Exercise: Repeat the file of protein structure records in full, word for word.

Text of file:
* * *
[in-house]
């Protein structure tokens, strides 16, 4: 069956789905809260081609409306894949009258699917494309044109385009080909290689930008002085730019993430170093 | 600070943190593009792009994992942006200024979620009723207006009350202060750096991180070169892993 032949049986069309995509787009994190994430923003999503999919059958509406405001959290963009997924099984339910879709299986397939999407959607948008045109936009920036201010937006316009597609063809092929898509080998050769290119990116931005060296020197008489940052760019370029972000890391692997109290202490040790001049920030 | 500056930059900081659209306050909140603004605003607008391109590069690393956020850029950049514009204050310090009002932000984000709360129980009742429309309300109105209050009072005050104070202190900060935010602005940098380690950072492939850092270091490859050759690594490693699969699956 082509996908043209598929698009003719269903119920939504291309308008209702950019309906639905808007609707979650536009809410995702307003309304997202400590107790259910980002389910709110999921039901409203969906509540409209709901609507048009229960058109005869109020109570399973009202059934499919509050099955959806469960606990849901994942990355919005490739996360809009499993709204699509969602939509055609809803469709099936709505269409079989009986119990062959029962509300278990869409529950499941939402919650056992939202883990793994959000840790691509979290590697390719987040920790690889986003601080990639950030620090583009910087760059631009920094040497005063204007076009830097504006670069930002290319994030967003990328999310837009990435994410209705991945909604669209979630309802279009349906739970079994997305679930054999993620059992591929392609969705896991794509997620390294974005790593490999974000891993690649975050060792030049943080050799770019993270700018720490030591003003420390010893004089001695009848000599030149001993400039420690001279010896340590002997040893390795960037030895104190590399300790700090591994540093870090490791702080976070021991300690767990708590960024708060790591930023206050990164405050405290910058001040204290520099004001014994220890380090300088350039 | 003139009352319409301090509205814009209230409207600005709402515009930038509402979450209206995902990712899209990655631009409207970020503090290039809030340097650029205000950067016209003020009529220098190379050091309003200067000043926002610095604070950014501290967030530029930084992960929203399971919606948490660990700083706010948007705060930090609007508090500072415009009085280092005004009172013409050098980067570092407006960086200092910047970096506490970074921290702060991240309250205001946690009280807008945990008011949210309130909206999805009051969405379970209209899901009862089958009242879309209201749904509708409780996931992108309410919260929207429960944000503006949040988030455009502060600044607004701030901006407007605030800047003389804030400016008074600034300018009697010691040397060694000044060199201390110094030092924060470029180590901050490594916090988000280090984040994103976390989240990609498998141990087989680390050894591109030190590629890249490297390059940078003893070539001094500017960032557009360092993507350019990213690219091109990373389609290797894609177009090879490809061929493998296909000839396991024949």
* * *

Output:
[in-house]
């Protein structure tokens, strides 16, 4: 069956789905809260081609409306894949009258699917494309044109385009080909290689930008002085730019993430170093 | 600070943190593009792009994992942006200024979620009723207006009350202060750096991180070169892993 032949049986069309995509787009994190994430923003999503999919059958509406405001959290963009997924099984339910879709299986397939999407959607948008045109936009920036201010937006316009597609063809092929898509080998050769290119990116931005060296020197008489940052760019370029972000890391692997109290202490040790001049920030 | 500056930059900081659209306050909140603004605003607008391109590069690393956020850029950049514009204050310090009002932000984000709360129980009742429309309300109105209050009072005050104070202190900060935010602005940098380690950072492939850092270091490859050759690594490693699969699956 082509996908043209598929698009003719269903119920939504291309308008209702950019309906639905808007609707979650536009809410995702307003309304997202400590107790259910980002389910709110999921039901409203969906509540409209709901609507048009229960058109005869109020109570399973009202059934499919509050099955959806469960606990849901994942990355919005490739996360809009499993709204699509969602939509055609809803469709099936709505269409079989009986119990062959029962509300278990869409529950499941939402919650056992939202883990793994959000840790691509979290590697390719987040920790690889986003601080990639950030620090583009910087760059631009920094040497005063204007076009830097504006670069930002290319994030967003990328999310837009990435994410209705991945909604669209979630309802279009349906739970079994997305679930054999993620059992591929392609969705896991794509997620390294974005790593490999974000891993690649975050060792030049943080050799770019993270700018720490030591003003420390010893004089001695009848000599030149001993400039420690001279010896340590002997040893390795960037030895104190590399300790700090591994540093870090490791702080976070021991300690767990708590960024708060790591930023206050990164405050405290910058001040204290520099004001014994220890380090300088350039 | 003139009352319409301090509205814009209230409207600005709402515009930038509402979450209206995902990712899209990655631009409207970020503090290039809030340097650029205000950067016209003020009529220098190379050091309003200067000043926002610095604070950014501290967030530029930084992960929203399971919606948490660990700083706010948007705060930090609007508090500072415009009085280092005004009172013409050098980067570092407006960086200092910047970096506490970074921290702060991240309250205001946690009280807008945990008011949210309130909206999805009051969405379970209209899901009862089958009242879309209201749904509708409780996931992108309410919260929207429960944000503006949040988030455009502060600044607004701030901006407007605030800047003389804030400016008074600034300018009697010691040397060694000044060199201390110094030092924060470029180590901050490594916090988000280090984040994103976390989240990609498998141990087989680390050894591109030190590629890249490297390059940078003893070539001094500017960032557009360092993507350019990213690219091109990373389609290797894609177009090879490809061929493998296909000839396991024949």